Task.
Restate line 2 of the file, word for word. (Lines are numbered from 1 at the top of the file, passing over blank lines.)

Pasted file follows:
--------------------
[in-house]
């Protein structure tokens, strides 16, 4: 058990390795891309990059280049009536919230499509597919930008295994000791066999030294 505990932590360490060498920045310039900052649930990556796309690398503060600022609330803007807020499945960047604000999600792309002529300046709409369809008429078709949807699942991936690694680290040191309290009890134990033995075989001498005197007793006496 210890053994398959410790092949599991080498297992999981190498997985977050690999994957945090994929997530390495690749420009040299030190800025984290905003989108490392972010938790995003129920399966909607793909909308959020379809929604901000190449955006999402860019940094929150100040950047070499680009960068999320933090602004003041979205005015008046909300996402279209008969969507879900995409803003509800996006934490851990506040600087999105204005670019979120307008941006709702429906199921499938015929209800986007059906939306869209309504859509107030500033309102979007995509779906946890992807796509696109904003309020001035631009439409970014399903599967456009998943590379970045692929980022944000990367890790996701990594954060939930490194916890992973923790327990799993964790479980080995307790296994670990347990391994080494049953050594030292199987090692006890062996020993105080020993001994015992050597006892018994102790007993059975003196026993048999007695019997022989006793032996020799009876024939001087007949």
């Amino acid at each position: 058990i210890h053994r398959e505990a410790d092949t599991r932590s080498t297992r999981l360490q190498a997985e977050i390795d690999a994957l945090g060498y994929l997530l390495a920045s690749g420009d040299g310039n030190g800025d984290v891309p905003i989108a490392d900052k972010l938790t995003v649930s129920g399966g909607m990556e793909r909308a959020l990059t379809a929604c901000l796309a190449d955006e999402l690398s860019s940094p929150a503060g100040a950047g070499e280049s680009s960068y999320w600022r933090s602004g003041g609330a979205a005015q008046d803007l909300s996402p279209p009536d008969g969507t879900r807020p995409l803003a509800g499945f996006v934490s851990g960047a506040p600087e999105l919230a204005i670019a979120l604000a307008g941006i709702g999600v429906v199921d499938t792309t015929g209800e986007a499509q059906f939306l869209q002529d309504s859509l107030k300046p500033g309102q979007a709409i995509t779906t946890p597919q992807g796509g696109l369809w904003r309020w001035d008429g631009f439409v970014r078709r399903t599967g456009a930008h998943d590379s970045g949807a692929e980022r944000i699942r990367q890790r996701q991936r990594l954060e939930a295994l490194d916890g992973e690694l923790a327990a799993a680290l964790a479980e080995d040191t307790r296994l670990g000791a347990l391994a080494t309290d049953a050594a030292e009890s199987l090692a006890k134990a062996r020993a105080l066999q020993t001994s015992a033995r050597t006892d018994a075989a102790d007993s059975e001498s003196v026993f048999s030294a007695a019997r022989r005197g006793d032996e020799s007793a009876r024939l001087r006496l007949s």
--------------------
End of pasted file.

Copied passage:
């Protein structure tokens, strides 16, 4: 058990390795891309990059280049009536919230499509597919930008295994000791066999030294 505990932590360490060498920045310039900052649930990556796309690398503060600022609330803007807020499945960047604000999600792309002529300046709409369809008429078709949807699942991936690694680290040191309290009890134990033995075989001498005197007793006496 210890053994398959410790092949599991080498297992999981190498997985977050690999994957945090994929997530390495690749420009040299030190800025984290905003989108490392972010938790995003129920399966909607793909909308959020379809929604901000190449955006999402860019940094929150100040950047070499680009960068999320933090602004003041979205005015008046909300996402279209008969969507879900995409803003509800996006934490851990506040600087999105204005670019979120307008941006709702429906199921499938015929209800986007059906939306869209309504859509107030500033309102979007995509779906946890992807796509696109904003309020001035631009439409970014399903599967456009998943590379970045692929980022944000990367890790996701990594954060939930490194916890992973923790327990799993964790479980080995307790296994670990347990391994080494049953050594030292199987090692006890062996020993105080020993001994015992050597006892018994102790007993059975003196026993048999007695019997022989006793032996020799009876024939001087007949």